Lösungsvorschlag Data Modeling And Databases FS14

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Midterm 1

Aufgabe 1

(a)

  • entity Games:
    • attribute year key
    • attribute place
  • entity Athlete:
    • attribute name key
  • entity Discipline:
    • attribute name key
  • relationship gold medal:
    • Athlete functionality 1
    • Discipline functionality 1
    • Games functionality 1
  • relationship silver medal:
    • Athlete functionality 1
    • Discipline functionality 1
    • Games functionality 1
  • relationship bronze medal:
    • Athlete functionality 1
    • Discipline functionality 1
    • Games functionality 1

(I think the functionalities for the medal relationships should be: Games functionality M Discipline functionality N Athlete functionality 1

An athlete could win the same discipline in different games or could win in different disciplines. )

Alternative Solution:

             +----------------+                +----------------+    
             |                |1    (Weak)    N|                |    
             |      Games     +----------------+   Discipline   |    
             |                |                |                |    
             +----------------+                +----------------+    
                                               N|   N|    N|         
                                                |    |     |         
                                         +------+    +     +-------+ 
                                       Bronze       Silver       Gold
                                         +            +            + 
                                         |            |            | 
                                         |            |            | 
                                         |           1|            | 
                                         |      +----------------+ | 
                                         |     1|                | | 
                                         +------+    Athlete     +-+ 
                                                |                |1  
                                                +----------------+   

Comment: This alternative solution does not make much sense to me. What is when we have new Games all 4 years we additionally want to create all disciplines again? No we just want to assign the disciplines we want to use this games. So The Gold Silver Bronze should obvs handled in a way like this: Gold: Games_id x Discpline -> Athlth_id , Silver: Ditto, Bronze ditto. As someone above already noted.

Attributes:

Game: year, place Discipline: name Athlete: name

Discipline is a weak entity which only exists together with Game. Thus the key of Discipline is (name, year). The key of Games is year, and the key of Athlete is name.

(b)

  • Games:
  • Athlete:
  • Discipline:
  • Gold:Fehler beim Parsen (Syntaxfehler): {\displaystyle \{(\text{year: int, a_name: string, d_name: string})\}}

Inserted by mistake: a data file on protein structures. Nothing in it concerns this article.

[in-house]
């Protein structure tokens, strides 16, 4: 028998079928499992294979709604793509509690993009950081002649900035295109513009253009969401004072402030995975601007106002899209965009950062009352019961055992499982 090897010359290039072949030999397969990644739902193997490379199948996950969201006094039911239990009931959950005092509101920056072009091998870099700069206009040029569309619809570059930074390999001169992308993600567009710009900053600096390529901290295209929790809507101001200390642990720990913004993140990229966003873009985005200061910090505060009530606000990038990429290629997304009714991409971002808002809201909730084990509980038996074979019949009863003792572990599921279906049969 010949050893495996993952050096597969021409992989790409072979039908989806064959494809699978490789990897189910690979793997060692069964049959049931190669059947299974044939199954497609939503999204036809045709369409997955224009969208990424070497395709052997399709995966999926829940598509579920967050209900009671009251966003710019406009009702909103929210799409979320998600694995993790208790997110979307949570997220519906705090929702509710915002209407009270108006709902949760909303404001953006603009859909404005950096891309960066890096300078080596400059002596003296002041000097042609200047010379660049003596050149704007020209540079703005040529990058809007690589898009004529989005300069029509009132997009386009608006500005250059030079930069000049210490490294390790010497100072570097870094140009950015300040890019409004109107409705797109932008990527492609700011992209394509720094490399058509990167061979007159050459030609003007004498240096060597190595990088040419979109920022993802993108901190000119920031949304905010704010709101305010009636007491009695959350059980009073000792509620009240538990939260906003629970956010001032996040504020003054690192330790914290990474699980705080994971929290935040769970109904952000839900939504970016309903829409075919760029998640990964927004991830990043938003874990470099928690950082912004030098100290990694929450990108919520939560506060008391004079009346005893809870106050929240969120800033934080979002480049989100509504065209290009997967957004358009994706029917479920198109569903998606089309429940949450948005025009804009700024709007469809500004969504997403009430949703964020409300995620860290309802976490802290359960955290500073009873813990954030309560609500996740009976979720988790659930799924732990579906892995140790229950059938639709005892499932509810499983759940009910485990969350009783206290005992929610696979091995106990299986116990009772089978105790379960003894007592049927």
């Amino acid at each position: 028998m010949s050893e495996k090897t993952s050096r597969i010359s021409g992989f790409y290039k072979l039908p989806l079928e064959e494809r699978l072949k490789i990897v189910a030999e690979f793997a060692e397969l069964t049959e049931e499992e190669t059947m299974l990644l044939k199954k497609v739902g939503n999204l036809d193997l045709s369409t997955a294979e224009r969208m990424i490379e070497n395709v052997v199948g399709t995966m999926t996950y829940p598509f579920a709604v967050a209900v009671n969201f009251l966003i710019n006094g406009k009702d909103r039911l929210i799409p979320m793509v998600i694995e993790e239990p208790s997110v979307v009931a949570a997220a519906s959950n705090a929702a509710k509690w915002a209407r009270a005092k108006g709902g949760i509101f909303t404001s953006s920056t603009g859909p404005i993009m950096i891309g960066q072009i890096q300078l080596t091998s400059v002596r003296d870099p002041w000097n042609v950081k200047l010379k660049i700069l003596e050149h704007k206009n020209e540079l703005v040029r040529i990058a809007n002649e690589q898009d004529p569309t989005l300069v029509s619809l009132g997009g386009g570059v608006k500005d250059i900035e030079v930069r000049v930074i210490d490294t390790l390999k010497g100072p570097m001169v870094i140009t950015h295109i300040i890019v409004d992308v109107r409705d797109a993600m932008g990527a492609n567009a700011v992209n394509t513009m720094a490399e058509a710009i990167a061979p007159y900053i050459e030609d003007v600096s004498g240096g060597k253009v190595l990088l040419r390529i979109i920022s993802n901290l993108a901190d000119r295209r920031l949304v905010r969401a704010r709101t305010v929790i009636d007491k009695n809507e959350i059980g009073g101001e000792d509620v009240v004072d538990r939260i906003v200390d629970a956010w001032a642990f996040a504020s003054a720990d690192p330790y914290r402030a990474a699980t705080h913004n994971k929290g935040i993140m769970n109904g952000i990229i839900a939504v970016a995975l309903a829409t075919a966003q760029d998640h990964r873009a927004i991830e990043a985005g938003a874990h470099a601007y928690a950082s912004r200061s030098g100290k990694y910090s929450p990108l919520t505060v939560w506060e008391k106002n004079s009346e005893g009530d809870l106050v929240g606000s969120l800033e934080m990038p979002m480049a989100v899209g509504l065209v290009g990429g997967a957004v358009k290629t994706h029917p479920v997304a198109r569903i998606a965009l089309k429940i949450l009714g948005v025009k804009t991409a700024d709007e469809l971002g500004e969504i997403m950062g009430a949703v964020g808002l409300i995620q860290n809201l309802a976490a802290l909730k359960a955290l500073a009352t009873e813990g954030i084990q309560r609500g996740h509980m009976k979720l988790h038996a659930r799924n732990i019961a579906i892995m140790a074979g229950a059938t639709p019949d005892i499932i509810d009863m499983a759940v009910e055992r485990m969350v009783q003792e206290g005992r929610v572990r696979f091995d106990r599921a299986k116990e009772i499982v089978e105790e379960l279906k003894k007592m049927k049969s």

• Silver:Fehler beim Parsen (Syntaxfehler): {\displaystyle \{(\text{year: int, a_name: string, d_name: string})\}}
  • Bronze: Fehler beim Parsen (Syntaxfehler): {\displaystyle \{(\text{year: int, a_name: string, d_name: string})\}}

The key for the medals is any pair of attributes, or the whole triple.


Alternative Solution (according to figure from a)

  • Games:
  • Athlete:
  • Discipline:Fehler beim Parsen (Syntaxfehler): {\displaystyle \{(\underline{\text{name: string, year: int}} \text{, bronce_athlete: string, silver_athlete: string, gold_athlete: string})\}}

All the relationships from the figure above got merged into Discipline, as they are 1:N.

Aufgabe 2

  • B(b (key))
  • C(c (key))
  • D(c, d (both constitute key))
  • R(D.c, D.d, C.c, B.b, R.r) (key are either both attributes from D and from C or both attributes from D and from B)

Midterm 2

Aufgabe 1

(a)

Fehler beim Parsen (Syntaxfehler): {\displaystyle \Pi_\text{Location}(\sigma_{\text{Name}=\text{"John Doe"}}(\text{participates}\bowtie \text{Games}))}

(b)

(c)

Aufgabe 2

It is not clear to me, how the six base operators can be used to create NULL values in a schema. That is meant with the magic operator.


Suggestion according to Wikipedia: [1]:

where denotes a NULL value.

As far as I know the Join operator is not a basic operator, therefore it has to be replaced by , and , analogue to the replacement in T

Aufgabe 3

(a)

Possible Solution:

 INSERT INTO Participants (
   SELECT S.Year as Year, P.Name as Name 
   FROM Participants P, Games G, Games S
   WHERE
     G.Year = P.Year AND
     G.IsSummer = No AND
     G.Location = "Vancouver" AND
     S.Location = "Sotchi" AND
     S.IsSummer = NO
 )

Explanation: The first 3 conditions in the WHERE part just do a normal join to get all the participants of the winter games in vancouver. For the insert we still need the year of Sotchi. So by selecting from Games a second time we do a cross product. By restricting this second Games relation to S.Location = "Sotchi" and S.IsSummer = NO we have only all the participants from Vancouver combined with the information about Sotchi.


Not sure about that one: